It is only in the last 30 years that society has begun to fully recognize child sexual abuse as the devastating problem that it is, to portray the trauma of sexual abuse in the media, and to seek ways to prevent and eliminate sexual violence. As communities have begun to demand a response to sexual abuse, legislators have passed an increasing number of policies directed at the people who sexually abuse. In 2007 and 2008 alone, more than 1500 sex offender-related bills were proposed in state legislatures and over 275 new laws were enacted. Nearly all of these laws and policies follow two key trends: 1) they increase the length of sex offender incarceration and 2) they monitor, track, and restrict individuals convicted of sexual offenses upon their return to communities. While the intent of these laws is to protect communities from those who abuse, to improve responses to allegations of abuse, and to prevent child sexual abuse, the broad application of these laws has unintended consequences which may make our children and communities less safe. Research from the last decade has highlighted some of the unintended negative impacts these laws may be having on our ability to prevent sexual abuse before it is perpetrated and to prevent re-offense by individuals returning to communities:
- Since those who abuse are often portrayed publicly as “monsters,” people may be less likely to recognize the warning signs of sexual behavior problems in siblings, parents, children, cousins, or others to whom they are close because they do not see them as “monsters.”
- Someone who suspects abuse within the family may be less likely to seek resources and assistance, fearing that it will result in the public exposure and humiliation of everyone involved, including the victim.
When a convicted abuser returns to a community, current sex offender management policy may cause the offender to face housing, employment, and financial instability, as well as social isolation and despair — all risk factors for re-offense. The resulting instability may also reduce the ability of law enforcement and probation and parole systems to supervise the offender and ensure that s/he has access to the specialized treatment and services necessary for full accountability.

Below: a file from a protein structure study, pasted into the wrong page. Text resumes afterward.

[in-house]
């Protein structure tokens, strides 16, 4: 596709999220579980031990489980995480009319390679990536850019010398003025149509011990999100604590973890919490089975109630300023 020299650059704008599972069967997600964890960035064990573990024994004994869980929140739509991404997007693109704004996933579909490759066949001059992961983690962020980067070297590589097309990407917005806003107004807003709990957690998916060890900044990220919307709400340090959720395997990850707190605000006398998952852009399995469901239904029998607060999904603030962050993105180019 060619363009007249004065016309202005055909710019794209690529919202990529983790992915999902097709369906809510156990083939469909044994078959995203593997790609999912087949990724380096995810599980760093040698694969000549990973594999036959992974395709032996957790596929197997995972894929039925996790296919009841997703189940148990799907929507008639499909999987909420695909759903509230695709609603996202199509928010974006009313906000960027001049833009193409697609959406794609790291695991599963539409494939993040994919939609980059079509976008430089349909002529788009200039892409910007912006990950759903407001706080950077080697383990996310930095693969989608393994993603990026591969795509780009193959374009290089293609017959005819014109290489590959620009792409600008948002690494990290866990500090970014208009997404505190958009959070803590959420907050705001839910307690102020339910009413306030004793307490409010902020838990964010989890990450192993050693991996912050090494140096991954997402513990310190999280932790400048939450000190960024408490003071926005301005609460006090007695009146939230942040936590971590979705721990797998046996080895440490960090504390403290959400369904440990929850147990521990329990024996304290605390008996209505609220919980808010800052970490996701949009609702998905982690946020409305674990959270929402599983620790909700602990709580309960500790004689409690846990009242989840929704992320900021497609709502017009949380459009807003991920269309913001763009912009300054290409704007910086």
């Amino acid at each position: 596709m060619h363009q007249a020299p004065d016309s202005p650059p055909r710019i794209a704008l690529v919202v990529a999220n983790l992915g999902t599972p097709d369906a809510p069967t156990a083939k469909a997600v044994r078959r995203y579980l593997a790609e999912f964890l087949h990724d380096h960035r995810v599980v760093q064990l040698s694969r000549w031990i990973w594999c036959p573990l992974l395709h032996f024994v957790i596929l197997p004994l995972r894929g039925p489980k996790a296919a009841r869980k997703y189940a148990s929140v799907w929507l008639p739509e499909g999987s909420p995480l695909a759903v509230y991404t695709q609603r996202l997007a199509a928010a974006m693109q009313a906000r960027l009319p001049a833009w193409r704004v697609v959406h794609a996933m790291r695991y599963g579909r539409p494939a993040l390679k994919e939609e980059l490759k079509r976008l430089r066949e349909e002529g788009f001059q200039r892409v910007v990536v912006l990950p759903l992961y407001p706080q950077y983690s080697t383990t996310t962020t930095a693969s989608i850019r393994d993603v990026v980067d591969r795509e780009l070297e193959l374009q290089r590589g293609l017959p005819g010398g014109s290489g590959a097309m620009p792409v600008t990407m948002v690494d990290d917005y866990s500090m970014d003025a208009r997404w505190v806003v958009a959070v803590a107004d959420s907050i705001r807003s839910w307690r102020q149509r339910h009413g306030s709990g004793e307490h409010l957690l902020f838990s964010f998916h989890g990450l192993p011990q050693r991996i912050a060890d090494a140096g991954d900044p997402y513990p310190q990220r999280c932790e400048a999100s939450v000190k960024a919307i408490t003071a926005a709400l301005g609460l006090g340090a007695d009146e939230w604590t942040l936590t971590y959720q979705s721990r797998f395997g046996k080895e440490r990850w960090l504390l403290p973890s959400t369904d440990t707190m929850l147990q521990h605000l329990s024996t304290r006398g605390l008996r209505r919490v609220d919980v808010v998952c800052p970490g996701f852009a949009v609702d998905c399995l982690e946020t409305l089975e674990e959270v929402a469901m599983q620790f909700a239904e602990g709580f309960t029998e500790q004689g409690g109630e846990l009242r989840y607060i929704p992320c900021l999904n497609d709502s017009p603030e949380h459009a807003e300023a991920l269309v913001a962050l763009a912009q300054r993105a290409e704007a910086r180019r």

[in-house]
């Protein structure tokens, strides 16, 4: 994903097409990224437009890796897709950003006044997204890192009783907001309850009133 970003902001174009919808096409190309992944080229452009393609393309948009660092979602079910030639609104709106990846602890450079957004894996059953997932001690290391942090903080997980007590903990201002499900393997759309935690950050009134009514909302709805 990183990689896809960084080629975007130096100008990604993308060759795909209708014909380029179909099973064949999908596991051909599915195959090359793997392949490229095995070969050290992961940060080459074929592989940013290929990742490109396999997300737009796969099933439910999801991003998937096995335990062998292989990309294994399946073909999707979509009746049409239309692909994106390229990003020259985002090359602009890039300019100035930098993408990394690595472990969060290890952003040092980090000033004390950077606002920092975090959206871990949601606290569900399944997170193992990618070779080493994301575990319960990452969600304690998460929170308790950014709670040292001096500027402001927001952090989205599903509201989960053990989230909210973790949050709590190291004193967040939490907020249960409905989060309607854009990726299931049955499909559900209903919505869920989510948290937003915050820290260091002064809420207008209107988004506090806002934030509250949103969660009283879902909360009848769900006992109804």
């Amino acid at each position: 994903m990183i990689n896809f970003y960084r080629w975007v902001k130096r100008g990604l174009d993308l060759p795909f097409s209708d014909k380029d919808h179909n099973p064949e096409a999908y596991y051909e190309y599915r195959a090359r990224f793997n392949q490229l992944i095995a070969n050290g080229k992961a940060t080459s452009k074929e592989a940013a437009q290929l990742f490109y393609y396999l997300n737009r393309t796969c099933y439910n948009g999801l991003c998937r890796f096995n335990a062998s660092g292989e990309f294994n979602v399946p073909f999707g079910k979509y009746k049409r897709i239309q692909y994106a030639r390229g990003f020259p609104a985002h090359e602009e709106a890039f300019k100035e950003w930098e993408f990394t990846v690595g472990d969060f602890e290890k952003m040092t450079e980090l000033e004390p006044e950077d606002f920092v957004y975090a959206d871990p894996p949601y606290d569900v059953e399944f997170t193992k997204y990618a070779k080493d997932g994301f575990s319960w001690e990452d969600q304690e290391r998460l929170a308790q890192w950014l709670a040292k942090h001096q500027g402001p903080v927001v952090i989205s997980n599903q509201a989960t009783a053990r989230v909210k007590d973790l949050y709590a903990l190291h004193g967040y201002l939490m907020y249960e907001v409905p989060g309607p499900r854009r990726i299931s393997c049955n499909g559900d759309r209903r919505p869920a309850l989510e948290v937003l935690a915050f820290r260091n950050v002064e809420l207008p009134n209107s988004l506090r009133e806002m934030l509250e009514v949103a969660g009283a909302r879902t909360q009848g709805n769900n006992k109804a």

In creating a legislative policy environment that may inhibit the willingness of individuals, families, and communities to face, prevent, and respond to child sexual abuse, our society does a disservice to its
children. If no hopeful, rehabilitative solutions are available and made publicly known, people who witness signs of risk for victimization and/or perpetration may be less motivated to take the steps necessary to prevent child sexual abuse, intervene in situations of risk, and come forward when a child is sexually abused.
Experts agree that a criminal justice response alone cannot prevent sexual abuse or keep communities safe. Yet, tougher sentencing and increased monitoring of sex offenders are fully funded in many states, while victim services and prevention programs are woefully underfunded. Furthermore, with the majority of child sexual abuse unreported (report rates are as low as 12 percent), laws and policies are unable to ensure accountability for those who abuse or to address the needs of victims.
Even with these concerns there is reason for hope. Emerging research about people who sexually abuse has begun to inform new policies. Innovative state-based policies, and policies and programs within organizations and communities, are taking a comprehensive approach toward safety by focusing on the prevention of the perpetration of child sexual abuse, encouraging a range of options for holding abusers accountable, and offering incentives for abusers and families to reach out for help. And new collaborative models encourage cross-disciplinary professional partners to work together to craft new policies that prevent abuse before it is perpetrated and re-offense.